Thee I Dismiss: No Love for Failure to Add Necessary Party
After concluding that a trademark owner’s case for failure to add a necessary party was untenable, the US Court of Appeals for the Fifth Circuit affirmed a district court’s dismissal of the case because the necessary party enjoyed sovereign immunity and could not be added. Lee et al. v. Anthony Lawrence Collection, L.L.C. et al., Case No. 20-30769 (5th Cir. Aug. 24, 2022) (Jolly, Elrod, Oldham. JJ.)
Curtis Bordenave and Paige Lee are in the business of owning trademarks. They petitioned the US Patent & Trademark Office (PTO) for a federal registration of the mark THEEILOVE. The phrase “Thee I Love” comes from Jackson State University, which has used the phrase for roughly 80 years. Collegiate Licensing Company is a licensing agent that handles the licensing of Jackson State’s trademarks to manufacturers that make and sell Jackson State merchandise.
Despite Jackson State’s decades-long use of the phrase, it never applied for a federal mark until after Bordenave and Lee had already done so. Jackson State did register a mark under Mississippi law in 2015 for use on vanity plates and in 2019 for use on other merchandise. It also claimed to have common-law rights to the mark under the Lanham Act.
Bordenave and Lee sued Collegiate Licensing Company and a few of the licensees in charge of producing and selling Jackson State’s merchandise for various claims related to their licensing, manufacturing and selling of “Thee I Love” merchandise, including trademark infringement and unfair competition under the Lanham Act. Bordenave and Lee sought damages, a permanent injunction barring the defendants from producing or selling any more “infringing” merchandise, and a declaration that defendants infringed Bordenave and Lee’s registered marks. The defendants moved to dismiss under Fed. R. Civ. Pro.12(b)(1) and (7), arguing that Jackson State was a required party, and because Jackson State enjoys sovereign immunity, Bordenave and Lee’s case should be dismissed. The district court dismissed the case without prejudice under Rule 12(b)(7). Bordenave and Lee appealed.
The Fifth Circuit affirmed the district court’s ruling. First, the Court determined that Jackson State was a required party, stating that Jackson State had an interest in the action that would be impaired or impeded if Jackson State was not joined in the suit. The Court reasoned that even if Jackson State remained free to challenge Bordenave and Lee’s ownership of THEEILOVE elsewhere, it could still face challenges protecting its interest if it was not joined in this action.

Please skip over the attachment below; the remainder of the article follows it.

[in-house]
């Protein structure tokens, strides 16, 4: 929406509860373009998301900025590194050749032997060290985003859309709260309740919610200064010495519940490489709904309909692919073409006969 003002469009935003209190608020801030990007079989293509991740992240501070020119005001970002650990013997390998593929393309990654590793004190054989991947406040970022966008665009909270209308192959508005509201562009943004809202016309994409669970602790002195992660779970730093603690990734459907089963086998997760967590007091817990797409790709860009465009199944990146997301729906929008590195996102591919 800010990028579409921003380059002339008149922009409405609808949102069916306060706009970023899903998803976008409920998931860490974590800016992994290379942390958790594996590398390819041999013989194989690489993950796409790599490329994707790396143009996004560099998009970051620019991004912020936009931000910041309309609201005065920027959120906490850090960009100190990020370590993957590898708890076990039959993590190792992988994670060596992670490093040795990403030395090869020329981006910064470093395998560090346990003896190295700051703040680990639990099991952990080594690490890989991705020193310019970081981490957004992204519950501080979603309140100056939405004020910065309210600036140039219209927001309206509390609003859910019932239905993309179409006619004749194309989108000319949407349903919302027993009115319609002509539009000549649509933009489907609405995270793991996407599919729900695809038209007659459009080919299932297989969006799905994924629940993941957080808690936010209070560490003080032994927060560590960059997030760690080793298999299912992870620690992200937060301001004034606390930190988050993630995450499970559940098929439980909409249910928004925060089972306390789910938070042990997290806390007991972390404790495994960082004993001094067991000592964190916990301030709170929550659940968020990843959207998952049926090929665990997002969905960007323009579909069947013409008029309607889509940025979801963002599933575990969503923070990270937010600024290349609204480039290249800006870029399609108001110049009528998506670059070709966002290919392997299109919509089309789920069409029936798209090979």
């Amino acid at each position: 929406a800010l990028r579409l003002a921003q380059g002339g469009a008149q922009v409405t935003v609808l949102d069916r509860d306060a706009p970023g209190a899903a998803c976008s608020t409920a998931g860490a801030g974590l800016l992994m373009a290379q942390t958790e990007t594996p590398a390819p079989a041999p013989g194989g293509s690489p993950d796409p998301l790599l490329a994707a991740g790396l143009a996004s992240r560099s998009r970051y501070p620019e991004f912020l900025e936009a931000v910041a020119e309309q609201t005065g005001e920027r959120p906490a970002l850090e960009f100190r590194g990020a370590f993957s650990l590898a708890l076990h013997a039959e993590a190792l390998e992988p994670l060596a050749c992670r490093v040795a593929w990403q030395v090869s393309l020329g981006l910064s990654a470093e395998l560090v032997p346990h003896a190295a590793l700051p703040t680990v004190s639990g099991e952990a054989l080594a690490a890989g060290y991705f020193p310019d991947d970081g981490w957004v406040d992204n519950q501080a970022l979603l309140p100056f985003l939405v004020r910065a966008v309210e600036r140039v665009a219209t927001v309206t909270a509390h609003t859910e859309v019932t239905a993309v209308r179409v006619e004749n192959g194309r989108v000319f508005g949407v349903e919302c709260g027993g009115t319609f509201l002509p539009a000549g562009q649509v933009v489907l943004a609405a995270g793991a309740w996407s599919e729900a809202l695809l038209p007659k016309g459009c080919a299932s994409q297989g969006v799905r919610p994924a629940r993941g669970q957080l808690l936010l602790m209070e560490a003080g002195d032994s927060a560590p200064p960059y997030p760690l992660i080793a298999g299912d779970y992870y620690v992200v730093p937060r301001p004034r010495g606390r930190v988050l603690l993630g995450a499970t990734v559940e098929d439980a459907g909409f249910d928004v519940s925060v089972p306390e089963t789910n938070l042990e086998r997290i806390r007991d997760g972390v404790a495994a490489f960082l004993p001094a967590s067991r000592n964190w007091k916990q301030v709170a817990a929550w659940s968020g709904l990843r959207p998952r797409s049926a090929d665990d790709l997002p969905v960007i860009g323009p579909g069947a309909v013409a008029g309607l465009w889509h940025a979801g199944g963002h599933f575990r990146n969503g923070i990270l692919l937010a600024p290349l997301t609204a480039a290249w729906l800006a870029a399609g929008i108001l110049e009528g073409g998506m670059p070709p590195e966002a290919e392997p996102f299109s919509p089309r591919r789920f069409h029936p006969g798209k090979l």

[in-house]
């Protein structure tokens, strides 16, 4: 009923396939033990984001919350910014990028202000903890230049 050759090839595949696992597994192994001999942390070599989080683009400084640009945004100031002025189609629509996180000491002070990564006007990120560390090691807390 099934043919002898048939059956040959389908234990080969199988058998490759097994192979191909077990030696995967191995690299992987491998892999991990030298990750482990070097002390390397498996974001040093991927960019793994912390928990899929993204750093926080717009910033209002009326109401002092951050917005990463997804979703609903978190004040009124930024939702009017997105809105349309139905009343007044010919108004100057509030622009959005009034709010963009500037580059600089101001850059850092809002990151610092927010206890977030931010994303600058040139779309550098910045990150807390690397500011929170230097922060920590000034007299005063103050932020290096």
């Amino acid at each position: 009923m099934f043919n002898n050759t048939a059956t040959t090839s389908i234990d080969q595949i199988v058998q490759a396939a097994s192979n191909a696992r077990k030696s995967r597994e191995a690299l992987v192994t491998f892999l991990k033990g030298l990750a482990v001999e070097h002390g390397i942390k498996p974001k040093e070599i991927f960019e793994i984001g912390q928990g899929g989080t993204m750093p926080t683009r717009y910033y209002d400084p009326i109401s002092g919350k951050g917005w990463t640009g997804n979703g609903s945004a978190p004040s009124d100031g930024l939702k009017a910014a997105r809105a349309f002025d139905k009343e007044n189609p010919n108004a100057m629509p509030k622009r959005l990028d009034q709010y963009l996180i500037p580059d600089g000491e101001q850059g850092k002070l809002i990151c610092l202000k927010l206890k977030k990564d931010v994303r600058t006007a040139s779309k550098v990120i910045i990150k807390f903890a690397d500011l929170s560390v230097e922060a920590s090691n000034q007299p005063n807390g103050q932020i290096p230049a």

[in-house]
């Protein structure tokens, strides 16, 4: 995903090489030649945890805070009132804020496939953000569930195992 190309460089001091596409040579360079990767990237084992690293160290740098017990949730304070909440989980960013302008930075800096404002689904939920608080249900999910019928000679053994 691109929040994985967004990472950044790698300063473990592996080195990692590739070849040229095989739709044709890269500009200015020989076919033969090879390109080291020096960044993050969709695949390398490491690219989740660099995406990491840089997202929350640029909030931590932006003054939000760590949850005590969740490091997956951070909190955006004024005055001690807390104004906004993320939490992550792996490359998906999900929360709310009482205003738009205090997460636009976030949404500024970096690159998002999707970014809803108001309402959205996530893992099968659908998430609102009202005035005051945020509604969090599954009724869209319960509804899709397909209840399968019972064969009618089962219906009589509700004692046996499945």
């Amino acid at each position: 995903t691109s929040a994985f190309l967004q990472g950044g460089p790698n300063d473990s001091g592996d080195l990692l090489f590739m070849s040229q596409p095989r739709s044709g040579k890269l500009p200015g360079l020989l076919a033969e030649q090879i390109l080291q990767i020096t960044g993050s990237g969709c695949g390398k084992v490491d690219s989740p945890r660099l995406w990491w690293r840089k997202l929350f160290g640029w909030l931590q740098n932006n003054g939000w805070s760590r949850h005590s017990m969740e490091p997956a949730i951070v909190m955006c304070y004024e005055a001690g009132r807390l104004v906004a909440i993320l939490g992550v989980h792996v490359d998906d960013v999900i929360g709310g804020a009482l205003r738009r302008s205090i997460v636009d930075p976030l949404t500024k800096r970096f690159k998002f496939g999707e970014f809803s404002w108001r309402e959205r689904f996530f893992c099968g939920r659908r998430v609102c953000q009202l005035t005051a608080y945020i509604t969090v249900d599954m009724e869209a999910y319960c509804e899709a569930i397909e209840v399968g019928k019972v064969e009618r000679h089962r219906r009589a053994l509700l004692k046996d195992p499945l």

Next, because Jackson State has sovereign immunity, the Fifth Circuit considered whether the district court abused its discretion in dismissing the case rather than proceeding without Jackson State. Jackson State enjoys sovereign immunity as an arm of the State of Mississippi. Because Jackson State had a non-frivolous claim here, the Court found that dismissal was required because of the potential injury to Jackson State’s interest as an absent sovereign.
Finally, the Fifth Circuit considered the four factors under Rule 19(b) that determine whether an action should continue without the absent party or be dismissed. The factors are as follows:
The extent to which any prejudice could be lessened or avoided
Whether judgment would be adequate
Whether the plaintiff would have an adequate remedy if the action were dismissed for nonjoinder.
The Fifth Circuit concluded that all factors favored dismissal. Both the defendants and Jackson State would be prejudiced without Jackson State’s involvement because they would not be able to adequately defend their right to the mark, and the prejudice against Jackson State could not be lessened. The Court explained that judgment without Jackson State would not be adequate because it retained an interest in the mark and retained some control over which companies receive its licenses. The Court also found that Bordenave and Lee would have an adequate remedy if the case was dismissed because the PTO is the proper forum for determining the owner of the trademarks.